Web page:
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SHOCK

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SHOCK

SHOCK

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    • 1. SHOCK by: CRISBERT I. CUALTEROS, MD
    • 2. Shock
      • A clinical state characterized by inadequate tissue perfusion resulting in oxygen and substrate delivery that is insufficient to meet tissue metabolic demands.
    • 3. Types of Shock According to Etiology:
      • Hypovolemic shock
      • Cardiogenic shock
      • Distributive shock
    • 4. Hypovolemic Shock
      • Inadequate intravascular volume relative to vascular space.
      • Causes:
        • diarrhea
        • vomiting
        • trauma
    • 5. Cardiogenic Shock
      • Adequate intravascular volume but cardiac dysfunction limits cardiac output.
      • Ex: myocarditis
    • 6. Distributive Shock
      • Inappropriate distribution of blood volume.
      • Causes:
        • Sepsis
        • Anaphylaxis
        • Neurogenic shock
    • 7. Types of Shock According to Its Effect on Blood Pressure:
      • Compensated shock
      • Decompensated shock
    • 8. Signs of Shock:
      • Tachycardia
      • Mottled or pale color
      • Cool skin
      • Diminished peripheral pulses
      • Change in mental status
      • Oliguria
      • Delayed CRT
    • 9. Types of Shock According to Its Effect on Blood Pressure:
      • Compensated shock
      • Decompensated shock
    • 10. P5 Systolic Blood Pressure for Age
      • Age Systolic BP (p5)
      • 0-1 month 60 mmHg
      • > 1 month to 1 yr 70 mmHg
      • >1 yr - 10 yo (age in yrs x 2) + 70
      • > 10 yo 90 mmHg
    • 11. Septic Shock
      • Inflammatory triad
        • Fever
        • Tachycardia
        • Vasodilation
      • Change in mental status
        • Inconsolable irritability
        • Lack of interaction with parents
        • Inability to be aroused
    • 12. Clinical Diagnosis of Septic Shock
      • Suspected infection
      • Decreased perfusion
        • Decreased mental status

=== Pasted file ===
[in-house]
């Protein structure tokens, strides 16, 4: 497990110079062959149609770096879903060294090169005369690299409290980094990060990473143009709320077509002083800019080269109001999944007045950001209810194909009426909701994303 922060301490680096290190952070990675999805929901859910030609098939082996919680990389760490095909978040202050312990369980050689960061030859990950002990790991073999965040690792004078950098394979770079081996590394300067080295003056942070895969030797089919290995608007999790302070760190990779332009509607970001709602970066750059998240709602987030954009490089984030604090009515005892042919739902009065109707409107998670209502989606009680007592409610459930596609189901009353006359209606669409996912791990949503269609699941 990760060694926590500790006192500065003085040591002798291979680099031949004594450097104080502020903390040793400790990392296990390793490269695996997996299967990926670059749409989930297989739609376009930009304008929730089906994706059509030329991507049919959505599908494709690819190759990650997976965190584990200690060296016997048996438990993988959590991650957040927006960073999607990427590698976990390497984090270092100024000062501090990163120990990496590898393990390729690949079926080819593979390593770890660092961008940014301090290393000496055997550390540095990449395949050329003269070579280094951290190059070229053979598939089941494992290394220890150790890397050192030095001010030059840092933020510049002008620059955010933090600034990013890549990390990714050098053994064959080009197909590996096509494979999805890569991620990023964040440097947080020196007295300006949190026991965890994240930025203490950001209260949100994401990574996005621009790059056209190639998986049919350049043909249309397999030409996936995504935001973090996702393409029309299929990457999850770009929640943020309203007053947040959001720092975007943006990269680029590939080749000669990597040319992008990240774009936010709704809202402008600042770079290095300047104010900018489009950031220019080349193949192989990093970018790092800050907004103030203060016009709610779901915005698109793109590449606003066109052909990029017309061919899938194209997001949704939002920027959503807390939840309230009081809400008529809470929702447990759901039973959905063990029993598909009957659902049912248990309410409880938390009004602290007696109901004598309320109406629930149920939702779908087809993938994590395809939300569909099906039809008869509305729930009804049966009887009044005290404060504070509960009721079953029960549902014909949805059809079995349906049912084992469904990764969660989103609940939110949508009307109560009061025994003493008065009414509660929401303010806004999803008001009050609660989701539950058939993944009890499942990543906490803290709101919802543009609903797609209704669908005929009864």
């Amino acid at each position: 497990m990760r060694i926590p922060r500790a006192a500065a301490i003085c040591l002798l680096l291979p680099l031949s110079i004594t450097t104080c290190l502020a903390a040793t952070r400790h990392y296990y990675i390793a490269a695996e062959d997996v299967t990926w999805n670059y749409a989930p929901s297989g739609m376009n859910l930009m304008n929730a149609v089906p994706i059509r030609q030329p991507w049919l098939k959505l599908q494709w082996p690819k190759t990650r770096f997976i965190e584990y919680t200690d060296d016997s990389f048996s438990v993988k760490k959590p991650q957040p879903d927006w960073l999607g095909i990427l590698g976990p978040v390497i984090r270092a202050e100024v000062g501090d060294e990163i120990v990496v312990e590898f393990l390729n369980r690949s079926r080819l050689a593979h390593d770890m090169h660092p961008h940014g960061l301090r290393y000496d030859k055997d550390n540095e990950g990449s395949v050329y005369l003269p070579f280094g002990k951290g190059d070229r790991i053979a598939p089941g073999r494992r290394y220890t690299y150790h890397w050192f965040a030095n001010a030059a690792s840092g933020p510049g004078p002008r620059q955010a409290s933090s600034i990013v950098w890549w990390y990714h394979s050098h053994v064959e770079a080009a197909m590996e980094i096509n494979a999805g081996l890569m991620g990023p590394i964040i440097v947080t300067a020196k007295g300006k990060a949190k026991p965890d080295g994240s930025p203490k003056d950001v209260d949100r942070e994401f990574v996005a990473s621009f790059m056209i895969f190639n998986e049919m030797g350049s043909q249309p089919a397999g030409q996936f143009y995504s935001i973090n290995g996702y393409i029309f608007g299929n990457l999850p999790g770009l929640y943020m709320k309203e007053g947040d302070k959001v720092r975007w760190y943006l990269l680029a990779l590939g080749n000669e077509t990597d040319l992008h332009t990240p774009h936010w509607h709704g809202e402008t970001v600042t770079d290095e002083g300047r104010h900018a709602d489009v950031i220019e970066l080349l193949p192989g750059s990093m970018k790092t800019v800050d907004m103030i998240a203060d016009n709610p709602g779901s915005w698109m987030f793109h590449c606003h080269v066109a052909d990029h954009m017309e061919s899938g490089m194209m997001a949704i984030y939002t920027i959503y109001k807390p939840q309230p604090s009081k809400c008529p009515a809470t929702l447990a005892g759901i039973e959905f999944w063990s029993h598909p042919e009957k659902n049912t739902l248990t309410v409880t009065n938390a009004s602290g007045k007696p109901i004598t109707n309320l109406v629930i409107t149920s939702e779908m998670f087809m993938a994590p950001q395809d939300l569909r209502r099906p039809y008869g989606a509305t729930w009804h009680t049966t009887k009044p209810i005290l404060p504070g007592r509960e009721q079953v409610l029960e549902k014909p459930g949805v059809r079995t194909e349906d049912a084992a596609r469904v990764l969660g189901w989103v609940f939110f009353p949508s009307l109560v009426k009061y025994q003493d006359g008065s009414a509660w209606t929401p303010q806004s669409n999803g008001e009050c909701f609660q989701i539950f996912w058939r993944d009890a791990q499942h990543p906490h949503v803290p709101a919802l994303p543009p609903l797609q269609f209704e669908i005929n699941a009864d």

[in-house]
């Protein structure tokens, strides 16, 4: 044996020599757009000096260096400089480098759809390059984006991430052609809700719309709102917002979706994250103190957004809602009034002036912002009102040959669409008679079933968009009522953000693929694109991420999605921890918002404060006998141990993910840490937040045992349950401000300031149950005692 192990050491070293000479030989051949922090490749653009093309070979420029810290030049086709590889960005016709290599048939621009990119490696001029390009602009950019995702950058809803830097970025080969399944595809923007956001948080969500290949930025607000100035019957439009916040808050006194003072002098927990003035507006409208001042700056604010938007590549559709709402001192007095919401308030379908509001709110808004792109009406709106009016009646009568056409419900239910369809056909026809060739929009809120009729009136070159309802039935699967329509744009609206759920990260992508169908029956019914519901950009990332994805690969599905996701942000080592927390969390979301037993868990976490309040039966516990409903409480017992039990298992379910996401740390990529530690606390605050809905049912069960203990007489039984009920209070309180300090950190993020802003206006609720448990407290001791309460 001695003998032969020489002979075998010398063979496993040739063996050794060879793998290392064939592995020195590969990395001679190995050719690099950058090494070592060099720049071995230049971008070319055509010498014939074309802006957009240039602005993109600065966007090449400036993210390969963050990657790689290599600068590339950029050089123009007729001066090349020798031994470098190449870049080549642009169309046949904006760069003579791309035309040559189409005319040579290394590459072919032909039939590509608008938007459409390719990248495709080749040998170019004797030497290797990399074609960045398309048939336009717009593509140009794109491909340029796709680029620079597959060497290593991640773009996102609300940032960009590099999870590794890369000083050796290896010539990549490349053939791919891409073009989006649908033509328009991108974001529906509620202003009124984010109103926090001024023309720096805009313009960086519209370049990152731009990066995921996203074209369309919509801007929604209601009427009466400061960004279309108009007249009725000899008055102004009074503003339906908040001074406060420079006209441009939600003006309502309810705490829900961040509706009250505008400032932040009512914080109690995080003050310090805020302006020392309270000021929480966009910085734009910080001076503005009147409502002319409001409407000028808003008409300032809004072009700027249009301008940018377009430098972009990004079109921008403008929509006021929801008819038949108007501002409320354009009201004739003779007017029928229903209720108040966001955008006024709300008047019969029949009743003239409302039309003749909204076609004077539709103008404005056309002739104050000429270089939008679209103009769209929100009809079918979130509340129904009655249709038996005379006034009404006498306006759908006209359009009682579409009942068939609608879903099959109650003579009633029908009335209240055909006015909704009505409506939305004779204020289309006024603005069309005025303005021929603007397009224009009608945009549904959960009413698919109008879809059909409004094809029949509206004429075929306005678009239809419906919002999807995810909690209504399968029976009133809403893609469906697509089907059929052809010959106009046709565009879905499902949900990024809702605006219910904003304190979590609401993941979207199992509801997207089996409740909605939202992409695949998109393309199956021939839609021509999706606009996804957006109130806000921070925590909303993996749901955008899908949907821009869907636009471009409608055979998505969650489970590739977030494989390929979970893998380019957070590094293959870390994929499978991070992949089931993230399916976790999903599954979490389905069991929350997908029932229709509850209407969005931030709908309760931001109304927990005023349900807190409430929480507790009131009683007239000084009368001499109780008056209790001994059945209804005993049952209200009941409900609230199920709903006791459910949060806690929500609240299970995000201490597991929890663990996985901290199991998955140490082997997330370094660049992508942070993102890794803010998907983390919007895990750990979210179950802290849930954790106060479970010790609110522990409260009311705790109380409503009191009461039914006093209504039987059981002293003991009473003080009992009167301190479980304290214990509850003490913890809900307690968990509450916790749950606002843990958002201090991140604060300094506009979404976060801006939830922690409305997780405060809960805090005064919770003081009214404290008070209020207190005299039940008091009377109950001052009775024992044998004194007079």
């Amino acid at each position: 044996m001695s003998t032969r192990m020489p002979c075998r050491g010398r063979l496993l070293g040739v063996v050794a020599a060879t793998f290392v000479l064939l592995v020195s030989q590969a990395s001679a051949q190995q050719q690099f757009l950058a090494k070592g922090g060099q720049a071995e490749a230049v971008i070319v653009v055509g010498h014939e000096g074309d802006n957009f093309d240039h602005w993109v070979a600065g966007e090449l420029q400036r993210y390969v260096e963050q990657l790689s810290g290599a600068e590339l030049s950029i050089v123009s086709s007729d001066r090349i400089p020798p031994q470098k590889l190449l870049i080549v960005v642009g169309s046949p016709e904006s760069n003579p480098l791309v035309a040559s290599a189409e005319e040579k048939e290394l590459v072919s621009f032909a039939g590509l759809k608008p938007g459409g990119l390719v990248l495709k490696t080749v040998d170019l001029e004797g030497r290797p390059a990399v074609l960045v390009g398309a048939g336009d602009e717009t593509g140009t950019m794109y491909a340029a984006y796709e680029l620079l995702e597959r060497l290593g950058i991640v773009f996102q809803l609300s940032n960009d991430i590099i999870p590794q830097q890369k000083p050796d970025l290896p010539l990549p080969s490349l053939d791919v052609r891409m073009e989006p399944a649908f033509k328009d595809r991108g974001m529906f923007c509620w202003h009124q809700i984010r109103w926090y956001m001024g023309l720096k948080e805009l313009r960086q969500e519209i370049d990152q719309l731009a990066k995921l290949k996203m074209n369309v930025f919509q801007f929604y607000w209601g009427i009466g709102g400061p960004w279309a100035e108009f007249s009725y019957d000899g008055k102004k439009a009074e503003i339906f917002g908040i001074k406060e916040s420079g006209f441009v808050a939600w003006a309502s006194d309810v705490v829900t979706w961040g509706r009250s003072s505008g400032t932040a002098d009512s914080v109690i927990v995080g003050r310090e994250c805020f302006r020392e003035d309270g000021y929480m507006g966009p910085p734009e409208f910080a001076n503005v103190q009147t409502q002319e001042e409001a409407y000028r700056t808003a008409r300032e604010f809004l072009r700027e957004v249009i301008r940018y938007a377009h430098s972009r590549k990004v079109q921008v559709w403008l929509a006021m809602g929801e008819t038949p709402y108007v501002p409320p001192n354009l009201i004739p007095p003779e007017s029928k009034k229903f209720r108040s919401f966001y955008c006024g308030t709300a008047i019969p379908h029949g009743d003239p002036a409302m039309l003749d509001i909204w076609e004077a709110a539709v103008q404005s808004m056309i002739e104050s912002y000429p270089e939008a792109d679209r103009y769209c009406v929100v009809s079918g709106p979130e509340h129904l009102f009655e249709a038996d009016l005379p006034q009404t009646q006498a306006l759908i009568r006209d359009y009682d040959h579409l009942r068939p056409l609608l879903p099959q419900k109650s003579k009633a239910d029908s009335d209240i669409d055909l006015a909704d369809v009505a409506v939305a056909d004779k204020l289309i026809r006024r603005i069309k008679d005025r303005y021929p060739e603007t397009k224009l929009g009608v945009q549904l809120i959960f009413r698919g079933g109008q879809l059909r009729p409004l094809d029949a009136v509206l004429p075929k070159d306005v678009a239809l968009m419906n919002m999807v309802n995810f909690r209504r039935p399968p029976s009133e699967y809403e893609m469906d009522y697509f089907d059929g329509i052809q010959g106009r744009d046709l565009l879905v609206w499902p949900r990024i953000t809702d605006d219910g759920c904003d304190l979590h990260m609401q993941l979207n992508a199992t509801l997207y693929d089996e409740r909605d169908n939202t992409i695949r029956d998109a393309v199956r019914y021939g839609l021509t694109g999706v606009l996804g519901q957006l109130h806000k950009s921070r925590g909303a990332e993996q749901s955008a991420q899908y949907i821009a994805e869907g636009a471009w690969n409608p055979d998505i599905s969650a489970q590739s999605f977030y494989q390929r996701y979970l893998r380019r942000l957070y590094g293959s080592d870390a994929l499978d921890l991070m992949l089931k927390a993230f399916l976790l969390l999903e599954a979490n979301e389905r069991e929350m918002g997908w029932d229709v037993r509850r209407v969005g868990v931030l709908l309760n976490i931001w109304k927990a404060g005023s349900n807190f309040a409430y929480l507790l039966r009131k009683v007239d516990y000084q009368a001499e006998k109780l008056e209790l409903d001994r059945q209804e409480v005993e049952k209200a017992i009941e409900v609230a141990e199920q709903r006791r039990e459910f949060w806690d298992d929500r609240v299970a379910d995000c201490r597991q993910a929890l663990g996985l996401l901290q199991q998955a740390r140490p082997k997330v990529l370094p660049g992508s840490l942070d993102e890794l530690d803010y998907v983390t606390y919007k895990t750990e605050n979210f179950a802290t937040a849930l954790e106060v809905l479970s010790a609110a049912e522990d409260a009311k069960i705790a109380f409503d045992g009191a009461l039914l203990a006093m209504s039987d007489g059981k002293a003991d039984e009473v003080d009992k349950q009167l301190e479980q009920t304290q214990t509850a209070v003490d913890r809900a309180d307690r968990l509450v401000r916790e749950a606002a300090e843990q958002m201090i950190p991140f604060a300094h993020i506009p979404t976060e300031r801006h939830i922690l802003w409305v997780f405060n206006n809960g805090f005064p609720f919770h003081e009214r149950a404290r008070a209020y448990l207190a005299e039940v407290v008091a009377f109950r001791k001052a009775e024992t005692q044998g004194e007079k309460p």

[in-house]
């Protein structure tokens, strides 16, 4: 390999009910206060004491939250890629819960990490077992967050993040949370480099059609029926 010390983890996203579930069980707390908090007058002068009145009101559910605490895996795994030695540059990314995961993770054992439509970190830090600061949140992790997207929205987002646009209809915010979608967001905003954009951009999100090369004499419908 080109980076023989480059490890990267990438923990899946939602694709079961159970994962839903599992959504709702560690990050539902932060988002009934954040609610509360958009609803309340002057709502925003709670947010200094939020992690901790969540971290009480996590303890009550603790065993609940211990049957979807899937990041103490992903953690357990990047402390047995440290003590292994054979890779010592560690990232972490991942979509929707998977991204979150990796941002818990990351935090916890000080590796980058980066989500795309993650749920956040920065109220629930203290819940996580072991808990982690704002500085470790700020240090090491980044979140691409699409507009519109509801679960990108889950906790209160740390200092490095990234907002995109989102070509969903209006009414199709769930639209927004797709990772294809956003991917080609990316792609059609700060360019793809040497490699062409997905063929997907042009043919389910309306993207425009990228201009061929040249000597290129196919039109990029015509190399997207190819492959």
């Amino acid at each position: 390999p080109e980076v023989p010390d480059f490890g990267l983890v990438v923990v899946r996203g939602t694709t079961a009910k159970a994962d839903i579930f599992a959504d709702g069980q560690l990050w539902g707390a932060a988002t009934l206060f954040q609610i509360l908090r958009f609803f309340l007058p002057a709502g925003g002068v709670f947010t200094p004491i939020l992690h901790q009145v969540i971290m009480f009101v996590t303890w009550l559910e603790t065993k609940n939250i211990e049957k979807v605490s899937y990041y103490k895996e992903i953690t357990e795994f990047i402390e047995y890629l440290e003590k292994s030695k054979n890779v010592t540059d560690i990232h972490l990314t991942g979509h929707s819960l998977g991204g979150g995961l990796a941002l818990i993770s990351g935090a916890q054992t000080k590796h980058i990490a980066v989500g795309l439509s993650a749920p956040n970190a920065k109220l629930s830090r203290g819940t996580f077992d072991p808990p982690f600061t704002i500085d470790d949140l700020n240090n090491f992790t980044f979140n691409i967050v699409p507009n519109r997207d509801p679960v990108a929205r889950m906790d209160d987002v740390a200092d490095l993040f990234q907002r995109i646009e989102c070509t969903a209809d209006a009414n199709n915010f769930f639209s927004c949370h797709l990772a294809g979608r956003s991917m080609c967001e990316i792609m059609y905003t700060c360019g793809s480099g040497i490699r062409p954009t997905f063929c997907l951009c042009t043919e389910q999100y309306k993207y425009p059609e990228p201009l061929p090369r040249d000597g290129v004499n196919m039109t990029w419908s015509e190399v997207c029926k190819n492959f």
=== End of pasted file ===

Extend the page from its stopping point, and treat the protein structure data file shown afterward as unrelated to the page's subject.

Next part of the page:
• Decreased urine output
        • Prolonged CRT or flash CR
        • Diminished or bounding peripheral pulses
        • Mottled cool extremities
    • 13. Objectives of Fluid Resuscitation:
      • Rapidly restore effective circulating volume in hypovolemic & distributive shock.
      • Restore oxygen-carrying capacity in hemorrhagic shock states.
      • Correct metabolic imbalances secondary to volume depletion.
    • 14. Types of Fluids:
        • Crystalloids
        • Colloids
        • Blood Products
    • 15. Crystalloids
      • Ex.: Lactated Ringer’s, normal saline
      • Advantages:
        • Readily available
        • Inexpensive
        • No allergic reactions
      • Disadvantage:
        • Remain in intravascular compartment for few minutes.
    • 16. Crystalloids
      • Dextrose-Containing Solution:
        • Osmotic diuresis
        • Hypokalemia
        • Ischemic brain injury
    • 17. Colloids
      • Ex.: Dextran, Haesteril, Gelafundin
      • Advantage:
        • Remain in intravascular compartment longer
      • Disadvantage:
        • Cause sensitivity reactions
    • 18. Blood Products
      • Indications:
        • Replacement of blood loss
        • Correction of coagulopathies
      • Complications:
        • Blood-borne infections
        • Hypothermia
    • 19. Blood Products
      • Recommended for fluid replacement of volume loss in pediatric trauma victims with inadequate perfusion despite 2 to 3 boluses of crystalloid solution.
      • Administer:
        • 10 to 15 ml/kg PRBC
        • 20 ml/kg WB
    • 20. Fluid Bolus Administration
      • General guideline:
      • Administer 20 ml/kg of isotonic crystalloid solution very rapidly (over 5 to 20 minutes).
    • 21. Fluid Bolus Administration
      • If a child has severe signs of hypovolemic shock (severe hemorrhage after trauma, severe dehydration), a 20 ml/Kg bolus is delivered rapidly (< 5 to 10 minutes).